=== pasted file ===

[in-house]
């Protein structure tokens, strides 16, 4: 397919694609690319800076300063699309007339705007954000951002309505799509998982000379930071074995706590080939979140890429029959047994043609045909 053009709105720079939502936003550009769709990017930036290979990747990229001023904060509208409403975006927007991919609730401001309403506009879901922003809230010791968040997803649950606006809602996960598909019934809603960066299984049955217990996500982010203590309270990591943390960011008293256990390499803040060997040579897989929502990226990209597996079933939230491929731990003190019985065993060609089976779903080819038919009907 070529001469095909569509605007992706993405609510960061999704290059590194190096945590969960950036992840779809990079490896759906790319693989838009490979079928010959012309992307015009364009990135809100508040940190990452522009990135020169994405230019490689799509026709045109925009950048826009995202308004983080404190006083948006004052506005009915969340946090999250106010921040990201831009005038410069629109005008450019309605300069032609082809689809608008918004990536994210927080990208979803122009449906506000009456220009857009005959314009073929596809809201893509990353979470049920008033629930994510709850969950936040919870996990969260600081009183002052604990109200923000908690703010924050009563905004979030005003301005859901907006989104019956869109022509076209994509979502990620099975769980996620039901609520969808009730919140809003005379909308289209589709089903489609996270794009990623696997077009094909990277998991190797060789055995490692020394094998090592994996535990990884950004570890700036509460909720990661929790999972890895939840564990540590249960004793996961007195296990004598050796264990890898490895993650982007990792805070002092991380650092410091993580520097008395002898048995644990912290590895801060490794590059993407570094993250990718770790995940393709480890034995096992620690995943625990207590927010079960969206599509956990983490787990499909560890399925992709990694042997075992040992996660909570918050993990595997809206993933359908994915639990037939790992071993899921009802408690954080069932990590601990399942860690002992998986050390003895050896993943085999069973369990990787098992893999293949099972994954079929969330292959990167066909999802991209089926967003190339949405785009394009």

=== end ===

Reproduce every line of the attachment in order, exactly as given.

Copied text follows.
[in-house]
């Protein structure tokens, strides 16, 4: 397919694609690319800076300063699309007339705007954000951002309505799509998982000379930071074995706590080939979140890429029959047994043609045909 053009709105720079939502936003550009769709990017930036290979990747990229001023904060509208409403975006927007991919609730401001309403506009879901922003809230010791968040997803649950606006809602996960598909019934809603960066299984049955217990996500982010203590309270990591943390960011008293256990390499803040060997040579897989929502990226990209597996079933939230491929731990003190019985065993060609089976779903080819038919009907 070529001469095909569509605007992706993405609510960061999704290059590194190096945590969960950036992840779809990079490896759906790319693989838009490979079928010959012309992307015009364009990135809100508040940190990452522009990135020169994405230019490689799509026709045109925009950048826009995202308004983080404190006083948006004052506005009915969340946090999250106010921040990201831009005038410069629109005008450019309605300069032609082809689809608008918004990536994210927080990208979803122009449906506000009456220009857009005959314009073929596809809201893509990353979470049920008033629930994510709850969950936040919870996990969260600081009183002052604990109200923000908690703010924050009563905004979030005003301005859901907006989104019956869109022509076209994509979502990620099975769980996620039901609520969808009730919140809003005379909308289209589709089903489609996270794009990623696997077009094909990277998991190797060789055995490692020394094998090592994996535990990884950004570890700036509460909720990661929790999972890895939840564990540590249960004793996961007195296990004598050796264990890898490895993650982007990792805070002092991380650092410091993580520097008395002898048995644990912290590895801060490794590059993407570094993250990718770790995940393709480890034995096992620690995943625990207590927010079960969206599509956990983490787990499909560890399925992709990694042997075992040992996660909570918050993990595997809206993933359908994915639990037939790992071993899921009802408690954080069932990590601990399942860690002992998986050390003895050896993943085999069973369990990787098992893999293949099972994954079929969330292959990167066909999802991209089926967003190339949405785009394009």